Traditionally in high risk pregnancies, a Fluourescent In-Situ Hybridization (FISH) karyotype is performed on samples from the placenta or amniotic fluid to screen for prenatal diseases. This past Wednesday, two studies published in the New England Journal of Medicine, found that chromosomal microarrays, a lesser known form of genetic testing, are just as and often more effective than FISH karyotyping when testing for prenatal genetic abnormalities.  The first study found that chromosomal microarrays were able to identify additional and significant cytogenetic information above FISH.  These microarrays were also equally successful in identifying aneuploidies (extra or missing copies of chromosomes) as well as unbalanced chromosomal rearrangements.  According to Ronald J. Wapner, the lead researcher for the New England Journal of Medicine study ,“The biggest advantage of microarray is it can give us a lot more information.”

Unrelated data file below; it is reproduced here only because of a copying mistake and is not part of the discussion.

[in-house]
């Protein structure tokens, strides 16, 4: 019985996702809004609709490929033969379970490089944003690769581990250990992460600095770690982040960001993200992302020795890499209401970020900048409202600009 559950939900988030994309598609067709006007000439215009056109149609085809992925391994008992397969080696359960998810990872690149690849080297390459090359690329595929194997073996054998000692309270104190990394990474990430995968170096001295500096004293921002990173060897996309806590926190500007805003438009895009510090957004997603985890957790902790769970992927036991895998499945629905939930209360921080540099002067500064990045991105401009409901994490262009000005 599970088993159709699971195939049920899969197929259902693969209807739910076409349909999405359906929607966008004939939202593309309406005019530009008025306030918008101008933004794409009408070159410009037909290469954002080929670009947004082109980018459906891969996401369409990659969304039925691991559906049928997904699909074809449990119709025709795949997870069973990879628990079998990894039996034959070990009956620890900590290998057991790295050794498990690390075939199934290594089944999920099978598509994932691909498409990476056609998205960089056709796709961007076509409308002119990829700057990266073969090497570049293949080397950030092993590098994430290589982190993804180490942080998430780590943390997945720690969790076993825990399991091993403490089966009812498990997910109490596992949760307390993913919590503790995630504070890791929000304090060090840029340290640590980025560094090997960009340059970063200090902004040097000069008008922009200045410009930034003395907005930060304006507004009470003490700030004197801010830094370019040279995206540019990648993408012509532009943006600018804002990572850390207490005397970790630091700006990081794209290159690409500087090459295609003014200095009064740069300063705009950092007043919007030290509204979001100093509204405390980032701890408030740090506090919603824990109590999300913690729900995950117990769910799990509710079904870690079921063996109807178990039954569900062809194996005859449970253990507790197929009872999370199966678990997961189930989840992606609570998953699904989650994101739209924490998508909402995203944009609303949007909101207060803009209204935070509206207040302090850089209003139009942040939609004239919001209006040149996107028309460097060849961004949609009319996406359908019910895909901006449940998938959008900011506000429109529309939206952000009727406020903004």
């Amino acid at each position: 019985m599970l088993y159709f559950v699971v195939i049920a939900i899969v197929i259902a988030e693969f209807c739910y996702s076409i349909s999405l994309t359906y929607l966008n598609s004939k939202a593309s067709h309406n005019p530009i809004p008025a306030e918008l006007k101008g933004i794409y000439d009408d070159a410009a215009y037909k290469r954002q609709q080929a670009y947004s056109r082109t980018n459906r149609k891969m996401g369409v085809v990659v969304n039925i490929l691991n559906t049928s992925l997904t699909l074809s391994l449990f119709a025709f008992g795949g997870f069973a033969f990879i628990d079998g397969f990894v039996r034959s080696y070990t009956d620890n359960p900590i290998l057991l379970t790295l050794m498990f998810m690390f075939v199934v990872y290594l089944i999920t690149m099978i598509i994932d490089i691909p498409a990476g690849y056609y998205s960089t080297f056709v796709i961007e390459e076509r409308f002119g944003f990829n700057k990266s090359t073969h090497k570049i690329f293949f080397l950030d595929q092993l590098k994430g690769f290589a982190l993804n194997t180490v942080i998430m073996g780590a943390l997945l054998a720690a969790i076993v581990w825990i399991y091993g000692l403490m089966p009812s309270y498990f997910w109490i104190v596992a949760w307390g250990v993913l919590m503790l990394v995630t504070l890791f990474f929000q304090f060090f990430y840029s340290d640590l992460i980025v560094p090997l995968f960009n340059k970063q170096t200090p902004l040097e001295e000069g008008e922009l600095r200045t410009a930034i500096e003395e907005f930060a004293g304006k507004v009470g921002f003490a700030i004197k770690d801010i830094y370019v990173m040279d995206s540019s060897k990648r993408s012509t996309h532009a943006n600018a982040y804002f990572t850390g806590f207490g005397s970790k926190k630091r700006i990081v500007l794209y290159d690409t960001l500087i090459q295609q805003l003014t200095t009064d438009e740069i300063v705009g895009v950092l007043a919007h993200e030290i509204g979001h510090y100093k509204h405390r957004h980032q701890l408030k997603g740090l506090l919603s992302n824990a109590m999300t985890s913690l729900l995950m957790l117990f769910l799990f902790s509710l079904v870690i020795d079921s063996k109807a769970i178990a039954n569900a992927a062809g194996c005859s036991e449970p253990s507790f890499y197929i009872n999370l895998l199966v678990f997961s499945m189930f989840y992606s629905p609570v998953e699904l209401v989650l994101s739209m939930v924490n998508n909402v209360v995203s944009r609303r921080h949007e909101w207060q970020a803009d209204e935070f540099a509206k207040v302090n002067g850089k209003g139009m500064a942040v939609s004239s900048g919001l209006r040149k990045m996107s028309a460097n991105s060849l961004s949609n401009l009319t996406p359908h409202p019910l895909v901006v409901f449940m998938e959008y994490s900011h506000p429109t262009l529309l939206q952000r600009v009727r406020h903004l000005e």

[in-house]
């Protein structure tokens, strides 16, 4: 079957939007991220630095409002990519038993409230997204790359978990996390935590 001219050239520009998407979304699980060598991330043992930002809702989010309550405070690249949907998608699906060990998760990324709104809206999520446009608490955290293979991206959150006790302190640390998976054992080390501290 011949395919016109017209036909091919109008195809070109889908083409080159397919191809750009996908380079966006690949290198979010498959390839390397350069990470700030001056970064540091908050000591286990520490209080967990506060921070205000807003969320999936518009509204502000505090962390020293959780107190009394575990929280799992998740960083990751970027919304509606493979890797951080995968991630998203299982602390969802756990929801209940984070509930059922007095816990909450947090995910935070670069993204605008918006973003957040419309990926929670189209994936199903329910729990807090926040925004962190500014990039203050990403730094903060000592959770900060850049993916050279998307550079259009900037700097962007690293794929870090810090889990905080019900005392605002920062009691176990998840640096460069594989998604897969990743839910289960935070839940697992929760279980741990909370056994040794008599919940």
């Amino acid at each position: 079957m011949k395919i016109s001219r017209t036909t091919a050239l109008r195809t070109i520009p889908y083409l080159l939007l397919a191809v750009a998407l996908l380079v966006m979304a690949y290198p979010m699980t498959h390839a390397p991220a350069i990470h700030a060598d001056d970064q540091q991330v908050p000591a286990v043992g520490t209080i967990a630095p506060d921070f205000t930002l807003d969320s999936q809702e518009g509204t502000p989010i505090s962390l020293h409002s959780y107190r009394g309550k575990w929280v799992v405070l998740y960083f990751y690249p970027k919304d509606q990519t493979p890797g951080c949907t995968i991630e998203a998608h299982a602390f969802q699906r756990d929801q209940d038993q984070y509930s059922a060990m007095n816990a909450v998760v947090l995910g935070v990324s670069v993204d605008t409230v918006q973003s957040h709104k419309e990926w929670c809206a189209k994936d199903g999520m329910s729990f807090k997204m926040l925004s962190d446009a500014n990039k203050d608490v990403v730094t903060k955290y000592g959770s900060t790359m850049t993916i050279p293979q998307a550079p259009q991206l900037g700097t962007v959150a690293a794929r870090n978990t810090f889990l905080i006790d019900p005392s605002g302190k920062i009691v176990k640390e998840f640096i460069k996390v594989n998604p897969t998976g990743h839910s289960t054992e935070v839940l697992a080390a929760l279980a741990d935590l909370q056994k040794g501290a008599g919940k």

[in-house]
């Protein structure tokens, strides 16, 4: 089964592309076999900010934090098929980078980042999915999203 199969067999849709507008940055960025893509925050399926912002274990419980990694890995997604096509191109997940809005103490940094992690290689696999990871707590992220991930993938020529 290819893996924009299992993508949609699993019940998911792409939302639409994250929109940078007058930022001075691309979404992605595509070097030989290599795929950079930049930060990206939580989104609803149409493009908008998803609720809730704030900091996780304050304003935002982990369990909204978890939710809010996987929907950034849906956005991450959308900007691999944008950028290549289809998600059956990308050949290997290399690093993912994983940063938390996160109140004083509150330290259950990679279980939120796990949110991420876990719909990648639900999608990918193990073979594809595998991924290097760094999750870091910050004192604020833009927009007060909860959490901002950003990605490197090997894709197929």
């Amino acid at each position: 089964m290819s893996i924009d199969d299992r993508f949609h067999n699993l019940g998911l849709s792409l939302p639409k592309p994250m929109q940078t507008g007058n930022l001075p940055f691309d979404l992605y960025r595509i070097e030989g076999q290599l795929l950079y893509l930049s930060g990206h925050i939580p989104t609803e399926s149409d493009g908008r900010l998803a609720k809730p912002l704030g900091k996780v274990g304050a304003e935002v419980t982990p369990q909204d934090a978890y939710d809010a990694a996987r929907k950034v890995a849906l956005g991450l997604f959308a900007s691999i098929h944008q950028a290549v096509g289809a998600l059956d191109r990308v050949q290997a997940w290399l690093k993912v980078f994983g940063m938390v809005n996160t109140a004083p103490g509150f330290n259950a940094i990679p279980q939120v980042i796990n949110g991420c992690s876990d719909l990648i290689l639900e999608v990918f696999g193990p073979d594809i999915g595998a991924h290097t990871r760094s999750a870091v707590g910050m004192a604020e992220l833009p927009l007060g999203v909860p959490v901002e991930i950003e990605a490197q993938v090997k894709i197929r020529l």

The second study used chromosomal microarray technology to analyze 532 stillbirths. The microarrays were able to determine the cause of stillbirth in 87 percent of cases, compared to 71 percent using conventional testing methods (FISH). Unlike conventional testing, microarrays are able to determine whether prenatal heart defects are caused by genetics.  The broadening access to chromosomal microarrays for high-risk pregnancies will provide prospective parents with more information about the health of their future child and allow them to make well informed decisions.